Prison lockdowns, solitary confinement, antiquated texts and computer labs are common deterrents in a prison education program that Nashville entrepreneur Turner Nashe Jr. wants to make irrelevant when it comes to inmates pursuing degrees, The Tennessean reports. His approach includes a mobile tablet that offers online courses to inmates. The tablet and his CorrectionEd learning system have been gaining traction with state correctional departments across the nation and will be used in more than 35 facilities by the fall. CorrectionEd offers General Educational Development, vocational and college courses. With higher degrees, the likelihood for recidivism drops, which means better outcomes for inmates and less cost to taxpayers.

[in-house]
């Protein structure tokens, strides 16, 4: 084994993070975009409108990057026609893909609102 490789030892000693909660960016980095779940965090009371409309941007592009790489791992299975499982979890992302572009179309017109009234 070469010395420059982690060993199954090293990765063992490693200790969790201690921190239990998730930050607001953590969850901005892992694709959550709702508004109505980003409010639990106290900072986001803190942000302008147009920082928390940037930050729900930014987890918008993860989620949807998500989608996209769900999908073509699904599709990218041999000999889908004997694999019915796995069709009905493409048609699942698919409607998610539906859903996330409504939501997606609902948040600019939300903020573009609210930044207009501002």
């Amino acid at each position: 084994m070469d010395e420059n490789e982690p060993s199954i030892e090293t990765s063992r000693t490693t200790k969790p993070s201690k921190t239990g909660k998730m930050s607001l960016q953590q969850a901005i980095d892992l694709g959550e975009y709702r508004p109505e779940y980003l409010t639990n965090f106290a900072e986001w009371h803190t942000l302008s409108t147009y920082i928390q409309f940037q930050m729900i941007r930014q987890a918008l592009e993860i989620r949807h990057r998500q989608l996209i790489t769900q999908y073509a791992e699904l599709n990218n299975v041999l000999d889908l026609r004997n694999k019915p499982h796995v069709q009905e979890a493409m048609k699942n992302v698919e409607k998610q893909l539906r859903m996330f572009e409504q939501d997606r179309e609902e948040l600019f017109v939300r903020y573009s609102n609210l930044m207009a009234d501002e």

“My goal is to increase engagement, reduce the length of time it takes for an inmate to gain or finish a degree and to improve time on task and learning scores,” said Nashe, whose company is called Innertainment Delivery Systems. Ideally, “when these guys get out, they can go straight to work rather than playing catch-up.” Among those released from incarceration, 40 percent of inmates are likely to return within three years of being released, but those who participate in education programs have a 43 percent lower chance of recidivating, said a 2013 Rand Corporation report. For Nashe the issue is also personal. In 2010 he was charged with money laundering and indicted with dozens of others in a mortgage fraud case in Ohio. Charges were later dropped without prejudice, but the accusation prompted Nashe to consider what would have happened if the charges had held. With budgets for correctional education being cut in state and federal corrections departments during the past decade, facilities are looking for ways to carry out programs more efficiently and online education is gaining momentum, said Stephen Steurer of the Correctional Education Association in Elkridge, Md.